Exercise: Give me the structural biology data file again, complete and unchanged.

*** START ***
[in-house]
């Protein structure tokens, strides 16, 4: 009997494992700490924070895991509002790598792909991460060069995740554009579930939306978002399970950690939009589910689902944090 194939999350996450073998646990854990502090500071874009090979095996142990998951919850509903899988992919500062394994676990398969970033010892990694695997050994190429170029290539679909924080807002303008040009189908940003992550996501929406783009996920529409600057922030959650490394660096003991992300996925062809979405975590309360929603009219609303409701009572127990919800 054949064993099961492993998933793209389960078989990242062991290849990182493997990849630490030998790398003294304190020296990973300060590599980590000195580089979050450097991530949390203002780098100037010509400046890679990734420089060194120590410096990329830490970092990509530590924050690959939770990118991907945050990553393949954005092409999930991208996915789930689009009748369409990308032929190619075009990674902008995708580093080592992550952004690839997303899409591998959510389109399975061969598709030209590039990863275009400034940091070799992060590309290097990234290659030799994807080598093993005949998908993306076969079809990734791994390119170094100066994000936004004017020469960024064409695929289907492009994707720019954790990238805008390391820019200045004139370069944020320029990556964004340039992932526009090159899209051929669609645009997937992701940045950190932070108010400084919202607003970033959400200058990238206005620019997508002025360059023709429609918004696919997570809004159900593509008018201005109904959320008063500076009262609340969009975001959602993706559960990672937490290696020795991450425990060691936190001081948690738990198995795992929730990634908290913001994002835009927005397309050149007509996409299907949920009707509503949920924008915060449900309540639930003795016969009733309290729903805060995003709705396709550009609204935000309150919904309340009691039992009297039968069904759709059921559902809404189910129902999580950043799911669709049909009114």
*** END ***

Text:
[in-house]
């Protein structure tokens, strides 16, 4: 009997494992700490924070895991509002790598792909991460060069995740554009579930939306978002399970950690939009589910689902944090 194939999350996450073998646990854990502090500071874009090979095996142990998951919850509903899988992919500062394994676990398969970033010892990694695997050994190429170029290539679909924080807002303008040009189908940003992550996501929406783009996920529409600057922030959650490394660096003991992300996925062809979405975590309360929603009219609303409701009572127990919800 054949064993099961492993998933793209389960078989990242062991290849990182493997990849630490030998790398003294304190020296990973300060590599980590000195580089979050450097991530949390203002780098100037010509400046890679990734420089060194120590410096990329830490970092990509530590924050690959939770990118991907945050990553393949954005092409999930991208996915789930689009009748369409990308032929190619075009990674902008995708580093080592992550952004690839997303899409591998959510389109399975061969598709030209590039990863275009400034940091070799992060590309290097990234290659030799994807080598093993005949998908993306076969079809990734791994390119170094100066994000936004004017020469960024064409695929289907492009994707720019954790990238805008390391820019200045004139370069944020320029990556964004340039992932526009090159899209051929669609645009997937992701940045950190932070108010400084919202607003970033959400200058990238206005620019997508002025360059023709429609918004696919997570809004159900593509008018201005109904959320008063500076009262609340969009975001959602993706559960990672937490290696020795991450425990060691936190001081948690738990198995795992929730990634908290913001994002835009927005397309050149007509996409299907949920009707509503949920924008915060449900309540639930003795016969009733309290729903805060995003709705396709550009609204935000309150919904309340009691039992009297039968069904759709059921559902809404189910129902999580950043799911669709049909009114």